Cyberspace removes the checks and balances which moderate social life. Face to face interactions restrain many behaviours – we wouldn’t say it to their face, because seeing the impact our words have is often enough to curtail cruelty. I hope the masks and seclusion and screen life doesn’t make us meaner.
“Electronic communication without the opportunity for visual signs, will cause more confused understanding and inferred meanings. The visual channel does not exist.”Dr. Albert Mehrabian – silent messages
In emotional abandonment, there is the trauma of invisibility. The masks have taken away our unique self. It feels like being in an abusive relationship with the world. Our emotional needs to be listened to and understood, to be nurtured, appreciated, valued and accepted, are currently on hold.
Grief is the natural process of coming to terms with the way things actually are now, compared to the way they were.
One cure for grief is motion and dopamine. Apparently, if you move your body and keep busy, you can tone your mood. There is so much loss and pain right now, and the above suggestion might be the equivalent of taking a baby aspirin, but it’s better than nothing.
Weirder than usual? I certainly am.
There is a theory that the purpose of dreaming is to discard the emotional load from the day – to clear the plate of your mind so you don’t go insane.
So the turtles, the strange houses, the swimming in a hot tub, the estranged relatives that are showing up in my dreams are somehow helping to cope with stress.
In the movie The Jerk with Steve Martin, he screamed: “The new phone book’s here!” Well, in culinary terms, farmers are shouting “The asparagus is here!”
The concept of Eat the Season is that it is healthier to eat produce when it is harvested locally, instead of produce that is grown and shipped from thousands of miles away. This isn’t always possible, but I like to take advantage of it when it is -basically from spring to fall.
So right now, asparagus is on the menu. And right through to the end of the growing season, whatever the local farmers bring to market – I’m buying.
When the Brickworks Farmers market closed because of the virus, the growers regrouped and set up pop-ups with local businesses so they could still have a market for their products. Find out where you can buy local produce and meat in your area. Support local, independent business. The world needs them. You can have a look at the cookbook here.
Buy the local asparagus. Don’t let others have all the fun of stinky pee.
In difficult times, this calms my soul:
I believe in God, the Father Almighty,
maker of heaven and earth;
And in Jesus Christ his only Son, our Lord;
who was conceived by the Holy Spirit,
born of the Virgin Mary,
suffered under Pontius Pilate,
was crucified, dead, and buried;*
the third day he rose from the dead;
he ascended into heaven,
and sitteth at the right hand of God the Father Almighty;
from thence he shall come to judge the quick and the dead.
I believe in the Holy Spirit,
the holy catholic** church,
the communion of saints,
the forgiveness of sins,
the resurrection of the body,
and the life everlasting. Amen.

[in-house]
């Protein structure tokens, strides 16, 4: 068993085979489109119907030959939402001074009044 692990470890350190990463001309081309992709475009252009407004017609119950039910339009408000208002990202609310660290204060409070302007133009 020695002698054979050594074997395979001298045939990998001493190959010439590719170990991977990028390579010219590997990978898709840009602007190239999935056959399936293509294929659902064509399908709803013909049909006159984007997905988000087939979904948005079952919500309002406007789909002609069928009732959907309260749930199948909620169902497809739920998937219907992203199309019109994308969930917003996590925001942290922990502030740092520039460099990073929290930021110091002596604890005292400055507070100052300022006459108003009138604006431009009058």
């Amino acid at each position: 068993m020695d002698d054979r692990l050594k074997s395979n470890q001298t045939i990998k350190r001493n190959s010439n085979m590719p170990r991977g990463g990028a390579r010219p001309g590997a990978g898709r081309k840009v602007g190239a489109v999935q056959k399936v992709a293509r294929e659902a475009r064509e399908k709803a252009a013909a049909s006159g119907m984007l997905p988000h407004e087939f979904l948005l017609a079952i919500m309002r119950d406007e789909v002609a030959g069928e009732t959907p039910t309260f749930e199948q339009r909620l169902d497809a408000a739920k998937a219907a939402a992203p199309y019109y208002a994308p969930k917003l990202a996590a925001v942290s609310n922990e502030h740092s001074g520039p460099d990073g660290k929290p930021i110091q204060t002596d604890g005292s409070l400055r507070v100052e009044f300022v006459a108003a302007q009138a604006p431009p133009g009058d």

A small percentage of the world’s population thinks that we are being lied to on a massive scale and that the covid plandemic is economic and psychological terrorism, which is quickly developing into world totalitarianism.
The majority of people believe that the destruction of life as we know it is to protect us. Even though death rates have been exaggerated, computer models have been wildly inaccurate, and economies are now regulated by international authorities, effectively removing independence and individual liberty. Perhaps this is at work in the minds of the majority:
“Stockholm syndrome has been defined as a condition in which hostages develop a psychological alliance with their captors during captivity. Emotional bonds may be formed, between captor and captives, during intimate time together, but these are generally considered irrational in light of the danger or risk endured by the victims.”
A friend of mine has tested positive. As he says “I know I’ve got the virus because my sense of smell has been affected, and I smell bullsh*t.”
We haven’t watched TV for 10 years because it all seemed to be crap. Opportunities for distraction have been greatly reduced on Prison Planet (formerly called Earth), so we have been forced back to network television. Much to our surprise, there is some pretty decent programming.
MadMen, Breaking Bad and The Good Wife are all stellar – very well written and superb casting.
Mind Hunters was gripping, as were some of the Black Mirror episodes. Dirty John was a fascinating study of a psychopath with a woman in his thrall. After Life with Ricky Gervais was a mix of deep emotional pain and belly laughs.
Very British Problems on Prime was original and funny. And every night we end with Jeopardy to gloat about how smart we are (and wish our friends were in the room to know it too).
It is risky to recommend shows and movies because of differing tolerances for violence, language, and the pointless graphic and gratuitous sex scenes which seem to be in everything except Downton Abbey. Which is still, in my mind, the best show ever written for television. A close second is MI-5, also known as Spooks.
Another area of contentious disagreement. Are masks a “Magic force field muzzle-veil of submission” or something to save your life until Bill Gates can vaccinate the universe?
Mothers of all stripes:
- Mater Familias
- and Pet Mothers
We can’t miss a day without a reference to you know what, so here is a list of clever lockdown lingo. Thanks to a friend for sending it in.
Thanks to a reader for sending it.